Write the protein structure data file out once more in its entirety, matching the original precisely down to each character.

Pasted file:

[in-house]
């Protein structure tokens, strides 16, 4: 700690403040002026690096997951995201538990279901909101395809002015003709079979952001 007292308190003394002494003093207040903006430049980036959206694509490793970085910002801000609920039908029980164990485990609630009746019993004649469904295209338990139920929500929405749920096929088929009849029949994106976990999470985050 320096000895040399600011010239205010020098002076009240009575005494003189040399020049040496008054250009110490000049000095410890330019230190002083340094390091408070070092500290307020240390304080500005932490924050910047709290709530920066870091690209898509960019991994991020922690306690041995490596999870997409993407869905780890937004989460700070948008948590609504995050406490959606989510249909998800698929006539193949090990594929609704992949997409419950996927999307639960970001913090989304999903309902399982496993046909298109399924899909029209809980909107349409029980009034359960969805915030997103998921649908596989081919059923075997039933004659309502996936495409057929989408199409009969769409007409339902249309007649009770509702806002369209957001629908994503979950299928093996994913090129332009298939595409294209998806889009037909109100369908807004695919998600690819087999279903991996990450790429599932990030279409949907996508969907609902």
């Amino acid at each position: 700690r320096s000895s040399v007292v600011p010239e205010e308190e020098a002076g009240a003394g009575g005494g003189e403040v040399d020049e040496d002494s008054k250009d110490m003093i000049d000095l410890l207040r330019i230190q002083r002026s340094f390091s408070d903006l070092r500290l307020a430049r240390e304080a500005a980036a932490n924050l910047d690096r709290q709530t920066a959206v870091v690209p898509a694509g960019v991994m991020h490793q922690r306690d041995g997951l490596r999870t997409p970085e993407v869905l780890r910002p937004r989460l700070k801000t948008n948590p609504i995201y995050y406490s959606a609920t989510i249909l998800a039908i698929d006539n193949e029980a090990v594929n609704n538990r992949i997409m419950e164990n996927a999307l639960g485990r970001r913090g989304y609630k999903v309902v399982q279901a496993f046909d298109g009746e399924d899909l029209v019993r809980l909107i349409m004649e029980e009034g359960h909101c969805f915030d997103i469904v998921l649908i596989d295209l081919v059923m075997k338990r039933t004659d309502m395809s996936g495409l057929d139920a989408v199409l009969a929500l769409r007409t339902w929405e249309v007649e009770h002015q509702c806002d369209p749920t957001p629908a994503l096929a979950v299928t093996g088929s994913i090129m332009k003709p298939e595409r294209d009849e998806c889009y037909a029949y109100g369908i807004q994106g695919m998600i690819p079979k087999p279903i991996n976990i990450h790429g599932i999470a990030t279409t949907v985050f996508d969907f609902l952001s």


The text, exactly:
[in-house]
């Protein structure tokens, strides 16, 4: 700690403040002026690096997951995201538990279901909101395809002015003709079979952001 007292308190003394002494003093207040903006430049980036959206694509490793970085910002801000609920039908029980164990485990609630009746019993004649469904295209338990139920929500929405749920096929088929009849029949994106976990999470985050 320096000895040399600011010239205010020098002076009240009575005494003189040399020049040496008054250009110490000049000095410890330019230190002083340094390091408070070092500290307020240390304080500005932490924050910047709290709530920066870091690209898509960019991994991020922690306690041995490596999870997409993407869905780890937004989460700070948008948590609504995050406490959606989510249909998800698929006539193949090990594929609704992949997409419950996927999307639960970001913090989304999903309902399982496993046909298109399924899909029209809980909107349409029980009034359960969805915030997103998921649908596989081919059923075997039933004659309502996936495409057929989408199409009969769409007409339902249309007649009770509702806002369209957001629908994503979950299928093996994913090129332009298939595409294209998806889009037909109100369908807004695919998600690819087999279903991996990450790429599932990030279409949907996508969907609902």
């Amino acid at each position: 700690r320096s000895s040399v007292v600011p010239e205010e308190e020098a002076g009240a003394g009575g005494g003189e403040v040399d020049e040496d002494s008054k250009d110490m003093i000049d000095l410890l207040r330019i230190q002083r002026s340094f390091s408070d903006l070092r500290l307020a430049r240390e304080a500005a980036a932490n924050l910047d690096r709290q709530t920066a959206v870091v690209p898509a694509g960019v991994m991020h490793q922690r306690d041995g997951l490596r999870t997409p970085e993407v869905l780890r910002p937004r989460l700070k801000t948008n948590p609504i995201y995050y406490s959606a609920t989510i249909l998800a039908i698929d006539n193949e029980a090990v594929n609704n538990r992949i997409m419950e164990n996927a999307l639960g485990r970001r913090g989304y609630k999903v309902v399982q279901a496993f046909d298109g009746e399924d899909l029209v019993r809980l909107i349409m004649e029980e009034g359960h909101c969805f915030d997103i469904v998921l649908i596989d295209l081919v059923m075997k338990r039933t004659d309502m395809s996936g495409l057929d139920a989408v199409l009969a929500l769409r007409t339902w929405e249309v007649e009770h002015q509702c806002d369209p749920t957001p629908a994503l096929a979950v299928t093996g088929s994913i090129m332009k003709p298939e595409r294209d009849e998806c889009y037909a029949y109100g369908i807004q994106g695919m998600i690819p079979k087999p279903i991996n976990i990450h790429g599932i999470a990030t279409t949907v985050f996508d969907f609902l952001s």